The Girl Who Grew Up to Be Sabah’s Protector
In conjunction with International Women's Day, we interviewed Cynthia Ong, founder of LEAP (Land Empowerment Animals People), an environmentalist and one of the rare Malaysian women out there who has dedicated 25 years of her life in preserving the forefront of ecological conservation in Sabah, Malaysian Borneo.
One can tell from as early as the first glance that Cynthia Ong is someone who embodies confidence. Bold, determined and opinionated, yet gentle in her love for the ecosystem which she so fiercely protects, former model Ong has dedicated decades to ensure its prosperity. Our home state Sabah’s, in particular.
For those of you who are from Sabah, the name (and maybe even face) of Ong might strike as familiar to you. This is because Ong is no idle figure in her line of work, going as far as to create organizations to protect Borneo Sabah’s precious land, rainforests, marine life, culture and so much more. As recognition for her work, Ong has been named one of the Pillars of Sabah, a project that acknowledges those who made a difference in Sabah.
Artist: Yee I-Lann
Thanks to the project, a portrait of her image has been painted on one of the pillars at the Sabah Street Art Gallery, Kota Kinabalu. On an international level, Ong has been named an Ashoka Fellow, a title she earned as recognition of her role as a world leading changemaker.
Thankfully, we were lucky enough to snag an interview with Ong! Let’s take this chance to learn a bit more about her.
Hi, Cynthia! Please tell us about yourself.
I’m a mother, a troublemaker, a facilitator and an innovator. I am practical, organized, a problem-solver, quite OCD about cleanliness and neatness, and I have a lot of shoes. Too many shoes. I pride myself in being a lifetime learner. I believe politeness is used to hide a multitude of manipulations and I’m an advocate for authenticity. I love process. And I also equally love task. I am learning to slow down and be more graceful. I love my family and my community fiercely. I am pretty fierce.
How long have you worked in ecosystem and community activism?
I’d say some of my first initiatives were in my twenties, so a LONG time ago. Decades! Three to be precise. I see it more as a way of being, an attitude, rather than work per se.
What are the challenges you face in your line of work? How did you overcome them?
The nature of the work – excuse the pun – is challenge, and facing, moving through and overcoming becomes a way of being. It is cyclical rather than linear. If there weren’t challenges, there would be nothing to work on.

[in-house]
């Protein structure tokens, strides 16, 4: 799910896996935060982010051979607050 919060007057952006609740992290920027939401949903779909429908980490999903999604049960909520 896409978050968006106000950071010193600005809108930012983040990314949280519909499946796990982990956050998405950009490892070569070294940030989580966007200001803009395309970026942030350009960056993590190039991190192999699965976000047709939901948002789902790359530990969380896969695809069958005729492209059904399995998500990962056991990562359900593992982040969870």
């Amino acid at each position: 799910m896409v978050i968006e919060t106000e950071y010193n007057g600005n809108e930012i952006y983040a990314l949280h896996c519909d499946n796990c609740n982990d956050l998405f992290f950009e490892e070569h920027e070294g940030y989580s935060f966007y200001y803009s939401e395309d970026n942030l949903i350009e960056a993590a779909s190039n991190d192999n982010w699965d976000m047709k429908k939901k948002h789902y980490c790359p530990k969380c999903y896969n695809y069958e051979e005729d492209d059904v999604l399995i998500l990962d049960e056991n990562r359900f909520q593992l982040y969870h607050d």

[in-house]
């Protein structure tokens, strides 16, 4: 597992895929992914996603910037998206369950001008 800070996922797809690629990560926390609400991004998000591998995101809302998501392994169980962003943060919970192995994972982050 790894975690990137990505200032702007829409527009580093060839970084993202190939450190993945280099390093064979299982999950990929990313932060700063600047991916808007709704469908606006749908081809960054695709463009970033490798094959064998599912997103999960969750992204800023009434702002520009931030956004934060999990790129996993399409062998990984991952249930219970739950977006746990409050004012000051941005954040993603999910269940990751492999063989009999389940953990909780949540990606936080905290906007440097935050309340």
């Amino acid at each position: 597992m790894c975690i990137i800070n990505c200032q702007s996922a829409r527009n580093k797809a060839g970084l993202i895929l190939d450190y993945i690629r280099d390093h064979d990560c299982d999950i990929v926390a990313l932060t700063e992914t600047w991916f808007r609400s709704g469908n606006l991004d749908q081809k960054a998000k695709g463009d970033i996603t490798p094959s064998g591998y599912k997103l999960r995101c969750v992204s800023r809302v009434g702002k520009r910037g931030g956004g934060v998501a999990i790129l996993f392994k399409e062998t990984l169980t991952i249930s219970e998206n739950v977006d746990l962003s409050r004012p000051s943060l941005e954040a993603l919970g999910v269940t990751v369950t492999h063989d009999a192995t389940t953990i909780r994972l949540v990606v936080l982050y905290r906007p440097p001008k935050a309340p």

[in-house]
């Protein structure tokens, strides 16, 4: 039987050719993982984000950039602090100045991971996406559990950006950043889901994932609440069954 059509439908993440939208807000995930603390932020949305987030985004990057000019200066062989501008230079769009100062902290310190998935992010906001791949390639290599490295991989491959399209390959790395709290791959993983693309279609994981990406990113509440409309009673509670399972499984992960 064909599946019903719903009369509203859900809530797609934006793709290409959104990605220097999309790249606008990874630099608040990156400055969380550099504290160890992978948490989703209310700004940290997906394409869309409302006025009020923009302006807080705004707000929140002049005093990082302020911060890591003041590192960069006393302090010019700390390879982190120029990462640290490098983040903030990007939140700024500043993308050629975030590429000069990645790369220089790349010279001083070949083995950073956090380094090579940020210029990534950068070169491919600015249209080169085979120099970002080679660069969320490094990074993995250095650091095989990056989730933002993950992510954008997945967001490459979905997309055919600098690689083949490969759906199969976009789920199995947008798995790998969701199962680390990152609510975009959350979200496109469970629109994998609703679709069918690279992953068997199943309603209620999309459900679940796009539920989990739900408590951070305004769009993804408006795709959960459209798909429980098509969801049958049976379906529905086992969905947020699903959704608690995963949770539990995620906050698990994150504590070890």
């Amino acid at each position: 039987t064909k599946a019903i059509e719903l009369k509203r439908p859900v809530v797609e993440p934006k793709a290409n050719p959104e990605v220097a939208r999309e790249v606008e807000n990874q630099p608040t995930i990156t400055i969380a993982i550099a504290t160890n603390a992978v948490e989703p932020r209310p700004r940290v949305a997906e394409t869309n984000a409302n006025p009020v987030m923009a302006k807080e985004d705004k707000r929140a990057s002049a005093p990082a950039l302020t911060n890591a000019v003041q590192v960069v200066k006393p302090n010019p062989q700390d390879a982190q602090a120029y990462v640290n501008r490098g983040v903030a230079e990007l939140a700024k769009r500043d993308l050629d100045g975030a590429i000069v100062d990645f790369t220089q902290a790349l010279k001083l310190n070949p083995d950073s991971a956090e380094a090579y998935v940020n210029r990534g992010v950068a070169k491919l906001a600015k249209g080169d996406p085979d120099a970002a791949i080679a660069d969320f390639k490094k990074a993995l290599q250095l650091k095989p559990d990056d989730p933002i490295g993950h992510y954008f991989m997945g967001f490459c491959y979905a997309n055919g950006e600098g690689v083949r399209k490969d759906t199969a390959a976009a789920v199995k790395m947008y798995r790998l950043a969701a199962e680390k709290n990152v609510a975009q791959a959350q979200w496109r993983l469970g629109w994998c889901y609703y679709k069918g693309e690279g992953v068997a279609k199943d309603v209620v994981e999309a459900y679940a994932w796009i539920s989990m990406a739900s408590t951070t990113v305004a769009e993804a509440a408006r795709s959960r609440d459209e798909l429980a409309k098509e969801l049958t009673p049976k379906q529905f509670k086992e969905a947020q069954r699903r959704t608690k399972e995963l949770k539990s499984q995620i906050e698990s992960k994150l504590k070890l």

Can you tell us what drove you to take up this line of work?
Being asked to help was a first clear impetus. I care deeply about balance and justice.
Ong cleaning Tungog Lake with renowned actress Tan Sri Dato’ Seri Michelle Yeoh
What is your most memorable project thus far? Why?
I guess the firsts are memorable because they marked the opening of new pathways and journeys; they always become some sort of portal into the future. Every project is memorable in unique ways; I tend not to have attachments but like to hold each in its own right and context.
Ong facilitatiing a team training
Forever Sabah follows a rather unique strategy. How did you come up with it?
I did not come up with it. We initiated a conversation with the question: Where will Sabah be in 50 years if we continue on our current development trajectory? The consequence was a two-year deep dive exploring the question, its answers and possible solutions. Forever Sabah is what took shape, through a facilitated group process that listened to and grappled with input and wisdom of diverse sectors and groups.
Do you have any advice for those who wish to enter this career path?
Make the path yourself; find an opening/a crack, venture into it, a step at a time, crawl, fly, dive, whatever it takes. Trust the process, believe in your own quiet voice, do it scared, keep going on.
It's inspiring to know the work Ong has done to help conserve and preserve the state of Sabah. It is equally and individually our responsibility to act and think with an environmentalist mindset to help preserve our beautiful country.
Learn more about Ong’s work